But Sacramento County Coroner Kimberly Gin has not explained — nor provided records that explain — why she determined white mulberry leaf led to the dehydration that killed McClintock at age 61, fueling skepticism among a variety of experts.

A “partially intact” white mulberry leaf was found in Lori McClintock’s stomach, according to the autopsy report. But there is no other reference to her use of white mulberry leaves, supplements, extracts, powders — or any other method of ingesting the plant — in the documents the coroner’s office has released relating to the case.

“It would take literally bushel baskets of white mulberry leaves to cause some type of untoward effect. And even then, you don’t see anything lethal,” said Bill Gurley, principal scientist at the University of Mississippi’s National Center for Natural Products Research, which collaborates with academic, government, and industry officials to research and develop natural products.

Gurley, an expert in herb and drug interactions, called white mulberry leaf — which has been used for a variety of ailments, including diabetes, high blood pressure, and obesity — “probably one of the safest leaves in the world” and said “its track record for safety is unsurpassed.”

“I’m just scratching my head as to how in the world they could jump to the conclusion that this lady passed away by ingesting, at least as far as we know, only one mulberry leaf,” he said.

Dr. Mary Hardy, who founded the integrative medicine clinic at Cedars-Sinai Medical Center in Los Angeles and researched the safety of some alternative medicines and therapies for the now-closed UCLA Center for Dietary Supplements Research in Botanicals, said the coroner’s conclusion is “not convincing.”

“The proximate cause of death is not supported” by the available records, Hardy said.

Gin, contacted through Sacramento County spokesperson Kim Nava, repeatedly declined interview requests from KHN and has refused to provide information that explains how her office concluded that a partial white mulberry leaf contributed to McClintock’s death.

The leaves and fruit of the white mulberry tree, native to China, have been used for centuries in traditional medicine. Academic studies over the past decade have found that the extract from its leaves can lower blood sugar levels and help with weight loss. People take it in capsule or pill form, as an extract or powder. They can also eat the young leaves raw or brew leaves as an herbal tea.

It’s unclear how McClintock ingested the white mulberry leaf — whether she ate it raw or drank it in a tea — and where she got it.

Tom McClintock, a Republican who represents a district that spans multiple counties in central and Northern California, found his wife unresponsive at their Elk Grove, California, home on Dec. 15, 2021, according to the coroner’s report. He has not responded to repeated requests for comment.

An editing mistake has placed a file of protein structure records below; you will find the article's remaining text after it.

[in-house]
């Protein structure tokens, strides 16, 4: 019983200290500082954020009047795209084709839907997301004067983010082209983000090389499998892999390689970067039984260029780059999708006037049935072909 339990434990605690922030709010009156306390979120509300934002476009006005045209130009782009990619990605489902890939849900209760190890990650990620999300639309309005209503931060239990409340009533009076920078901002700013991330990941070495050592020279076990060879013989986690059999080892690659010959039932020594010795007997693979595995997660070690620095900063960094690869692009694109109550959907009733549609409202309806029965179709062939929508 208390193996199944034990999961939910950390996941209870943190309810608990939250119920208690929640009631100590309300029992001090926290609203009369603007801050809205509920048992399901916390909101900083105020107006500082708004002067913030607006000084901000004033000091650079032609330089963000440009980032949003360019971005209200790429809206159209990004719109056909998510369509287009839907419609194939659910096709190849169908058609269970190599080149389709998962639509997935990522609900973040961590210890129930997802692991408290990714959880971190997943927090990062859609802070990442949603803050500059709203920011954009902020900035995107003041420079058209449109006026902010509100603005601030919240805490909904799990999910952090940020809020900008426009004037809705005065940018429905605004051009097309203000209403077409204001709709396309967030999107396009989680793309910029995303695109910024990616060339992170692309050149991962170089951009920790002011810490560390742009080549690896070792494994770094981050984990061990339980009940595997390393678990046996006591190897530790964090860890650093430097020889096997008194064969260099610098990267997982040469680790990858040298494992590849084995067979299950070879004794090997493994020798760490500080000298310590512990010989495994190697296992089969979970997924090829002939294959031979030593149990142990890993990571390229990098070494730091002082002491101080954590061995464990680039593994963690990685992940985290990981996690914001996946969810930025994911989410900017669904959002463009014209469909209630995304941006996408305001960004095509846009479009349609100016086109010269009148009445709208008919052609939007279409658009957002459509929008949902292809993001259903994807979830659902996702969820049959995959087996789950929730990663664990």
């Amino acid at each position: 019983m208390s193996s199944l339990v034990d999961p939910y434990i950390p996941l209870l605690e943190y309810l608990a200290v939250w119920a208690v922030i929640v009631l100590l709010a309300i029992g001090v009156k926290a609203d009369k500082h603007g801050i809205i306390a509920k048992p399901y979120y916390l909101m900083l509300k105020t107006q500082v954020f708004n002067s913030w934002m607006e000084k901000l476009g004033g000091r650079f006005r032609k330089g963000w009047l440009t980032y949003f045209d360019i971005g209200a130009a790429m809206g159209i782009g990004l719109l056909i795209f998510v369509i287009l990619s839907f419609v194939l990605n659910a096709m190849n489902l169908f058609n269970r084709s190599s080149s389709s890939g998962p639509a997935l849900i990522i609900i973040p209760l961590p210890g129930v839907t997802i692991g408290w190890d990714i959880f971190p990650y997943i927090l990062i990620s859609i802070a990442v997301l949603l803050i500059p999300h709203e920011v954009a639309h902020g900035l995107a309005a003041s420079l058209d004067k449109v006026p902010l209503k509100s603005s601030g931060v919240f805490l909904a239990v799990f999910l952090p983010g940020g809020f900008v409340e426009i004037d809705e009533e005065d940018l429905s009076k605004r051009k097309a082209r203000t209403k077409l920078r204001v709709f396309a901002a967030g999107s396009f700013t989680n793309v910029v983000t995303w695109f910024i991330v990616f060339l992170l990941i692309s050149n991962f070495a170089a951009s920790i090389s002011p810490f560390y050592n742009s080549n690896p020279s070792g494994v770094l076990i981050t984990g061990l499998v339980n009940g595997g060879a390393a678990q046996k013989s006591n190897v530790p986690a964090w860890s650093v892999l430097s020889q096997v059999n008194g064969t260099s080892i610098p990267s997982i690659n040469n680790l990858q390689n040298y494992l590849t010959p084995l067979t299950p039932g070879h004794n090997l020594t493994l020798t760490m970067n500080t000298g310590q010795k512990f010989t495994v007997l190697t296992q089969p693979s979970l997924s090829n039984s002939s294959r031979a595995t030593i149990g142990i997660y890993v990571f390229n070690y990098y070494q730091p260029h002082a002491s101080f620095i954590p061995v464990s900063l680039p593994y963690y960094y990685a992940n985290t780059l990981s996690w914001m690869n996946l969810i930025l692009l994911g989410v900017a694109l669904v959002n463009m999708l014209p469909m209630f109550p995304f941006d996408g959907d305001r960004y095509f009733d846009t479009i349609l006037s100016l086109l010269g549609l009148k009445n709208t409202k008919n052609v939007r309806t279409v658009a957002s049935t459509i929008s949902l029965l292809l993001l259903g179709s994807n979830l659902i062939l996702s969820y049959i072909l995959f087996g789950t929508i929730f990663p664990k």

At his wife’s funeral in January, Tom McClintock told mourners she was fine when he spoke with her the day before she died. But according to the coroner’s report, the day before her death “she had complaints of an upset stomach.”

McClintock also told mourners that “she was carefully dieting” and that “she just joined a gym.”

KHN obtained the coroner’s report, dated March 10, in addition to the autopsy report and death certificate, in July and reported the findings in August.

The coroner’s office tested McClintock’s body for the flu, other respiratory viruses, and covid-19. None were detected. It also commissioned independent lab tests that showed McClintock’s body had elevated levels of urea nitrogen, sodium, and creatinine — all signs of dehydration, according to five pathologists interviewed by KHN. Just one of them said it was plausible that white mulberry leaf could have contributed to the dehydration.

All the pathologists said that the coroner’s publicly released documents didn’t provide a complete picture of how McClintock died and that it didn’t include key details such as what the coroner’s office found at the house, and whether McClintock might have been taking any medications or supplements.

“The indication that there may be some dehydration is true. They don’t really have much else to go with,” said Dr. Gregory G. Davis, director of the forensic division of the University of Alabama-Birmingham’s Department of Pathology and chief coroner-medical examiner for Jefferson County, Alabama.

“I don’t know that mulberry leaf necessarily played any role in the death,” Davis said, adding, as other experts did, that it’s not considered toxic.

“She seemed, looking at her autopsy results, like she was reasonably healthy, and you wouldn’t have really expected her to die at this time. So that’s already made it a difficult case because it’s not obvious.”

Dr. James Gill, chair of the College of American Pathologists’ Forensic Pathology Committee and chief medical examiner of Connecticut, added it can take days for someone to die of dehydration. One leaf alone, which hadn’t been fully digested, a process that usually takes only a couple of hours, would not “have contributed to death,” he said.